Establishing Digital Trust: Don't Sacrifice Security for Convenience
According to the company, a "few thousand" customer names, billing addresses, credit card numbers, expiration dates and CVV codes were exposed when one of Well.ca's service providers was compromised between December 22, 2013 and January 7, 2014.
Only first-time customers who made a purchase between December 22, 2013 and January 7, 2014 are affected -- the attacker apparently leveraged a vulnerability to access the company's Web site and record customer information as it was entered.
The service provider in question detected the vulnerability during a routine security audit on January 7, 2014, and notified Well.ca.https://o1.qnsr.com/log/p.gif?;n=203;c=204650394;s=9477;x=7936;f=201801171506010;u=j;z=TIMESTAMP;a=20392931;e=i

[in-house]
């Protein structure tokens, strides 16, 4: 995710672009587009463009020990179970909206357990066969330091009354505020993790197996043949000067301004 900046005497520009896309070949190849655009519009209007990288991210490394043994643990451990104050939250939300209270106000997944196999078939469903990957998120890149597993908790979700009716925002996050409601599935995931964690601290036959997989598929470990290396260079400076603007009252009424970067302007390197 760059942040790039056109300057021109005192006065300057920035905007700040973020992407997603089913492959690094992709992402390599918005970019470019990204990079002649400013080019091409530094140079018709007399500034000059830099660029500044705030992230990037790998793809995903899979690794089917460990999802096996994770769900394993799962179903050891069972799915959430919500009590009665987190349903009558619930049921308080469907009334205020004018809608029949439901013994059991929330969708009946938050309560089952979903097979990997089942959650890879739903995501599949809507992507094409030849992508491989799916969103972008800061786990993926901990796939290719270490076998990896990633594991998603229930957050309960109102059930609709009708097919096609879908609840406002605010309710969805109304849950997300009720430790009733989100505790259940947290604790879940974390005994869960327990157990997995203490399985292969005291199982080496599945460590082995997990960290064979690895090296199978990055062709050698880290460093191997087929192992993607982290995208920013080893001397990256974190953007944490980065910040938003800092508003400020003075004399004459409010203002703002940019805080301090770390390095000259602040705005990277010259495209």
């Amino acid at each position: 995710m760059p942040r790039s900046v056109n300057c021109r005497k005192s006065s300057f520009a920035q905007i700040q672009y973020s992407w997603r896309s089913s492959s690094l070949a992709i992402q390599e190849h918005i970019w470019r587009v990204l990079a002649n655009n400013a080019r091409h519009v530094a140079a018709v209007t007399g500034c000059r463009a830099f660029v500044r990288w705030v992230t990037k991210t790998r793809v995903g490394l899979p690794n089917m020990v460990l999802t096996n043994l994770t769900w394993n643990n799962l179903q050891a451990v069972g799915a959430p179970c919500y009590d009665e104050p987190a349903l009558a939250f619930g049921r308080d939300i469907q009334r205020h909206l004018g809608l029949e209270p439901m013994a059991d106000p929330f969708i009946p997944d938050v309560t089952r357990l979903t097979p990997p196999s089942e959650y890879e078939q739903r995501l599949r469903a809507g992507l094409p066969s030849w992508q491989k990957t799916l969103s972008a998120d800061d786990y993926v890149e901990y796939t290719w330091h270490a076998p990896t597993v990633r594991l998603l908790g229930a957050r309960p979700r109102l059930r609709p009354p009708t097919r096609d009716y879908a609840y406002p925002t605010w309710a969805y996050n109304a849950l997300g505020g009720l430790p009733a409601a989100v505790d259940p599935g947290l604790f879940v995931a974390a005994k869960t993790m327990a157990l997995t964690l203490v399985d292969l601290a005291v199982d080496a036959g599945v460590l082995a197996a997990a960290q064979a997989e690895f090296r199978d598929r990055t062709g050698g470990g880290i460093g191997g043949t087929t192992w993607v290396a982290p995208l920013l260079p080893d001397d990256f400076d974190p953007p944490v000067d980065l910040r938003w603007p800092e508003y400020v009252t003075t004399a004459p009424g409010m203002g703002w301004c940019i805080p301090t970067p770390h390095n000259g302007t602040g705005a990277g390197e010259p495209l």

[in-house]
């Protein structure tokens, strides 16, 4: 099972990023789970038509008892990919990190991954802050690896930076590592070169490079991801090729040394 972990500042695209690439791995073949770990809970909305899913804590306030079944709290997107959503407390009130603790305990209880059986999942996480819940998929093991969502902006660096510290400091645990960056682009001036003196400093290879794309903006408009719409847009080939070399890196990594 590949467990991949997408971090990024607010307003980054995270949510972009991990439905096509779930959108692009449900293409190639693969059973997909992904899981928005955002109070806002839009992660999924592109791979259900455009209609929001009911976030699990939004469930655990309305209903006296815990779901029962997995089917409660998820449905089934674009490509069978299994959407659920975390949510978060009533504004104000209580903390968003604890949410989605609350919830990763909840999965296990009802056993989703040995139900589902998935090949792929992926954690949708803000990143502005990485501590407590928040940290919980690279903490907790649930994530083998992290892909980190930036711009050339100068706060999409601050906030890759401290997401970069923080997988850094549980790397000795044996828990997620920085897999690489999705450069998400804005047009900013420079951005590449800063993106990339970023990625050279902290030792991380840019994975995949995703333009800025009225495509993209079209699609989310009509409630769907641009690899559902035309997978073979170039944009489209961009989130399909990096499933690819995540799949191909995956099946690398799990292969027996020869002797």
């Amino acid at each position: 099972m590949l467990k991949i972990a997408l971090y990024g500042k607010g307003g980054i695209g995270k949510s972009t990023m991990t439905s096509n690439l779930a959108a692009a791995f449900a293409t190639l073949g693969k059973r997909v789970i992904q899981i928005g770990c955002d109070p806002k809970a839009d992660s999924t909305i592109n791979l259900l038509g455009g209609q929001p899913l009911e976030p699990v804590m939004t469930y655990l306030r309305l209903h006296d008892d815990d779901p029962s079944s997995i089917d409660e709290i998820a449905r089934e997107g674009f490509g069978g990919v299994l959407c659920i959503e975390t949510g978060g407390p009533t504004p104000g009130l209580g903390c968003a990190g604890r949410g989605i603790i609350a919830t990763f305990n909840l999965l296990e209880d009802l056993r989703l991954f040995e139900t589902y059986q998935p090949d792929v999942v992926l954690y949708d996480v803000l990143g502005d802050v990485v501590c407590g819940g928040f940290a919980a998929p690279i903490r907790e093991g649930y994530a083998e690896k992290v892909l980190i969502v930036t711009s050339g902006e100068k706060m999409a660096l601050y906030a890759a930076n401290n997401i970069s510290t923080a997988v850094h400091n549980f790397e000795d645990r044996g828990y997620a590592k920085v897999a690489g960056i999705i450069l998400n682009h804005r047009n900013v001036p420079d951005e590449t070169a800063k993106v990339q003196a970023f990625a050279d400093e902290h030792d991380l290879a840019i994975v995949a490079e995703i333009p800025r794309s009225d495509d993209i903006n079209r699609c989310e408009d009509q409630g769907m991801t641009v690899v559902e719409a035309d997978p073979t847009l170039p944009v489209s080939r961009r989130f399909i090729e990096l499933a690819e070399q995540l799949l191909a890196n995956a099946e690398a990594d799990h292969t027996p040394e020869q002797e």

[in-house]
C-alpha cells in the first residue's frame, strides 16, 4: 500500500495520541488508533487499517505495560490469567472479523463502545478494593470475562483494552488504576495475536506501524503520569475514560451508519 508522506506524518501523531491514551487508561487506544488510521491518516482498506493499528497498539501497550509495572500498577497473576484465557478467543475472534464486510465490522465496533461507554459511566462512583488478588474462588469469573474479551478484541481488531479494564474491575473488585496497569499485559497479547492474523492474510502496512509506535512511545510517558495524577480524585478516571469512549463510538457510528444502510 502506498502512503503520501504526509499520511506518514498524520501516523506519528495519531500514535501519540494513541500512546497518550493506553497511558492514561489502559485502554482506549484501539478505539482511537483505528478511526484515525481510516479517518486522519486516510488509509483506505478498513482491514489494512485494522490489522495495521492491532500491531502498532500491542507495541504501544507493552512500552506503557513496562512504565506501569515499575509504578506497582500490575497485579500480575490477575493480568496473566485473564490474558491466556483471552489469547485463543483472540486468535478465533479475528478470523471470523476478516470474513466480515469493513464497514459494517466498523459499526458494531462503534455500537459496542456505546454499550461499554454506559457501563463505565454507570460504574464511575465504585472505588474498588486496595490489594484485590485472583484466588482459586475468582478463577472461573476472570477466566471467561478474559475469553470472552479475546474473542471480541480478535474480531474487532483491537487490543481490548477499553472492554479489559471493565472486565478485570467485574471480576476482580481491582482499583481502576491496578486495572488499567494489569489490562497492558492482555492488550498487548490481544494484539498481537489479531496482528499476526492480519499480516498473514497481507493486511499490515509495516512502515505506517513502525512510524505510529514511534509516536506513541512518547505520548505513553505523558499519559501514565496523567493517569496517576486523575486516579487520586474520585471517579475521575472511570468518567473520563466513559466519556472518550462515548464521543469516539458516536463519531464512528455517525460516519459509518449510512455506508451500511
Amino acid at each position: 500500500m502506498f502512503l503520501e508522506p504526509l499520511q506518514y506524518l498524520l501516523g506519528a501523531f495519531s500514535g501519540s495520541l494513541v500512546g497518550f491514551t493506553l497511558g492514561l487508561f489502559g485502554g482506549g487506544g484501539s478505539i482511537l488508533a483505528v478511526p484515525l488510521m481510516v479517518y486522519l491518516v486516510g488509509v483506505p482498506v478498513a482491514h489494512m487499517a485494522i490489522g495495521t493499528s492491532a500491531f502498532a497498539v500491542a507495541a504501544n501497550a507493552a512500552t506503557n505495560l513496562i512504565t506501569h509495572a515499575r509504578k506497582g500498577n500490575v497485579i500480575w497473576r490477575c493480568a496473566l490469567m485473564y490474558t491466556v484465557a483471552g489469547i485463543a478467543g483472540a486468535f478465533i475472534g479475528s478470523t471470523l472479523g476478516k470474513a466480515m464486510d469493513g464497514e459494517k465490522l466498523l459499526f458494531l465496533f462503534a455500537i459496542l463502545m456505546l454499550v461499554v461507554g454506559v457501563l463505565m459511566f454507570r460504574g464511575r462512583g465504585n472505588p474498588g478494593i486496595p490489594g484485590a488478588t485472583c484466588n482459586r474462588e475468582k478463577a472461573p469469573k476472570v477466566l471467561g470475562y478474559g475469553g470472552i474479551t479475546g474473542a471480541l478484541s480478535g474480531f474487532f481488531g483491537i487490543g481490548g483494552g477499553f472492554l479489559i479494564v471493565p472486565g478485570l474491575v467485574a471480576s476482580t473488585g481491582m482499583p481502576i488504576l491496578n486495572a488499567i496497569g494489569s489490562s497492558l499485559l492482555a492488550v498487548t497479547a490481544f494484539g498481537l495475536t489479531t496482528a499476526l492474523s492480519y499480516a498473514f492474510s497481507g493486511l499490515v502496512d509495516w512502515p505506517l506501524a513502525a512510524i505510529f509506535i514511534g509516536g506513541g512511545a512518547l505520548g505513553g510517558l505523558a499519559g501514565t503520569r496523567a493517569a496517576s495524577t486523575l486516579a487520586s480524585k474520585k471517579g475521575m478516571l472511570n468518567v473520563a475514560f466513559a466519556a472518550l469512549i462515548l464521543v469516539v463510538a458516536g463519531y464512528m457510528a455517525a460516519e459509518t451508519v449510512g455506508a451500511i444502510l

The breach was then confirmed by Well.ca's credit card provider two weeks ago.
"Because it was a small subset of customers [affected], our first priority was to contact those customers, and we've been using all of our resources this morning and early afternoon to reach out to those customers," Well.ca CEO Rebecca McKillican told ITBusiness.ca.